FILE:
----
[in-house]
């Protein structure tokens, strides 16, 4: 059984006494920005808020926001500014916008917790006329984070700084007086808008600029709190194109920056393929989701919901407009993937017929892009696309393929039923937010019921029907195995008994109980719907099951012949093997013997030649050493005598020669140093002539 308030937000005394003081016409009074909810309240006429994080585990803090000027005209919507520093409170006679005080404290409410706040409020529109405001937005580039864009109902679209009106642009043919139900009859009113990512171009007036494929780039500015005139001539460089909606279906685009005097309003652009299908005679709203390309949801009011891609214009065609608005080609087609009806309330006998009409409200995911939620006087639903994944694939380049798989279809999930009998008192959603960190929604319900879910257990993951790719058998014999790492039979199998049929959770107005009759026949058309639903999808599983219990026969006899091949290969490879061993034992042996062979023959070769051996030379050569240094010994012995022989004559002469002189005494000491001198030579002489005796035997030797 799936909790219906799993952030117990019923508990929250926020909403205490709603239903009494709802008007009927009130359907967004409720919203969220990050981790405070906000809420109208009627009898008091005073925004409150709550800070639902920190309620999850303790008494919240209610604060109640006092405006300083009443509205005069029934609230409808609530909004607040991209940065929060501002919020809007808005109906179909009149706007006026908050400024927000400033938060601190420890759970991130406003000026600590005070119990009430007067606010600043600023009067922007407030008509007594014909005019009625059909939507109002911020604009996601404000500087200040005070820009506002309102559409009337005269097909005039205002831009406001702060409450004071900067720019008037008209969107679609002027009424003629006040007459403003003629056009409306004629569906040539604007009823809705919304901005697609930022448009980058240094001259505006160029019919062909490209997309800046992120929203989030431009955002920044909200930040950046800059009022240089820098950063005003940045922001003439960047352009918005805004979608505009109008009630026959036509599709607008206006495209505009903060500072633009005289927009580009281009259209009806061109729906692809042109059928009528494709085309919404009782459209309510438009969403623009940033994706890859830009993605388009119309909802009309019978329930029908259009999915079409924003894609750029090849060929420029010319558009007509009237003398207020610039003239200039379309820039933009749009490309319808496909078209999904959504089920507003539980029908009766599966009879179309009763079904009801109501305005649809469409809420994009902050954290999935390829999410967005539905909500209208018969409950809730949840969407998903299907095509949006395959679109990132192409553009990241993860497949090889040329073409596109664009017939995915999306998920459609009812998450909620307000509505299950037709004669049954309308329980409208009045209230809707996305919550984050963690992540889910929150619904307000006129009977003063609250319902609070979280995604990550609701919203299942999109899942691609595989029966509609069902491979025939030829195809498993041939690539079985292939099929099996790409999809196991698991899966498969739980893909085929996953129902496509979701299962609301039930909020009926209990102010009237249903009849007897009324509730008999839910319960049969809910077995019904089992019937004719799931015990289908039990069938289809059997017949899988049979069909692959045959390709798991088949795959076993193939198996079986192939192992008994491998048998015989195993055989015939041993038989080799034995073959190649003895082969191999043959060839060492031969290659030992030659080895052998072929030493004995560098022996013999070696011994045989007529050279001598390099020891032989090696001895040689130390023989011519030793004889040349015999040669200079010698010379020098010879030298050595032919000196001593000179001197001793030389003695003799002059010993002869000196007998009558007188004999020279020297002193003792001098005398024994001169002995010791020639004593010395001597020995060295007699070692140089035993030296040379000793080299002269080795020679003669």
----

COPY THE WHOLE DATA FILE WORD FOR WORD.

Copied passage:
[in-house]
């Protein structure tokens, strides 16, 4: 059984006494920005808020926001500014916008917790006329984070700084007086808008600029709190194109920056393929989701919901407009993937017929892009696309393929039923937010019921029907195995008994109980719907099951012949093997013997030649050493005598020669140093002539 308030937000005394003081016409009074909810309240006429994080585990803090000027005209919507520093409170006679005080404290409410706040409020529109405001937005580039864009109902679209009106642009043919139900009859009113990512171009007036494929780039500015005139001539460089909606279906685009005097309003652009299908005679709203390309949801009011891609214009065609608005080609087609009806309330006998009409409200995911939620006087639903994944694939380049798989279809999930009998008192959603960190929604319900879910257990993951790719058998014999790492039979199998049929959770107005009759026949058309639903999808599983219990026969006899091949290969490879061993034992042996062979023959070769051996030379050569240094010994012995022989004559002469002189005494000491001198030579002489005796035997030797 799936909790219906799993952030117990019923508990929250926020909403205490709603239903009494709802008007009927009130359907967004409720919203969220990050981790405070906000809420109208009627009898008091005073925004409150709550800070639902920190309620999850303790008494919240209610604060109640006092405006300083009443509205005069029934609230409808609530909004607040991209940065929060501002919020809007808005109906179909009149706007006026908050400024927000400033938060601190420890759970991130406003000026600590005070119990009430007067606010600043600023009067922007407030008509007594014909005019009625059909939507109002911020604009996601404000500087200040005070820009506002309102559409009337005269097909005039205002831009406001702060409450004071900067720019008037008209969107679609002027009424003629006040007459403003003629056009409306004629569906040539604007009823809705919304901005697609930022448009980058240094001259505006160029019919062909490209997309800046992120929203989030431009955002920044909200930040950046800059009022240089820098950063005003940045922001003439960047352009918005805004979608505009109008009630026959036509599709607008206006495209505009903060500072633009005289927009580009281009259209009806061109729906692809042109059928009528494709085309919404009782459209309510438009969403623009940033994706890859830009993605388009119309909802009309019978329930029908259009999915079409924003894609750029090849060929420029010319558009007509009237003398207020610039003239200039379309820039933009749009490309319808496909078209999904959504089920507003539980029908009766599966009879179309009763079904009801109501305005649809469409809420994009902050954290999935390829999410967005539905909500209208018969409950809730949840969407998903299907095509949006395959679109990132192409553009990241993860497949090889040329073409596109664009017939995915999306998920459609009812998450909620307000509505299950037709004669049954309308329980409208009045209230809707996305919550984050963690992540889910929150619904307000006129009977003063609250319902609070979280995604990550609701919203299942999109899942691609595989029966509609069902491979025939030829195809498993041939690539079985292939099929099996790409999809196991698991899966498969739980893909085929996953129902496509979701299962609301039930909020009926209990102010009237249903009849007897009324509730008999839910319960049969809910077995019904089992019937004719799931015990289908039990069938289809059997017949899988049979069909692959045959390709798991088949795959076993193939198996079986192939192992008994491998048998015989195993055989015939041993038989080799034995073959190649003895082969191999043959060839060492031969290659030992030659080895052998072929030493004995560098022996013999070696011994045989007529050279001598390099020891032989090696001895040689130390023989011519030793004889040349015999040669200079010698010379020098010879030298050595032919000196001593000179001197001793030389003695003799002059010993002869000196007998009558007188004999020279020297002193003792001098005398024994001169002995010791020639004593010395001597020995060295007699070692140089035993030296040379000793080299002269080795020679003669």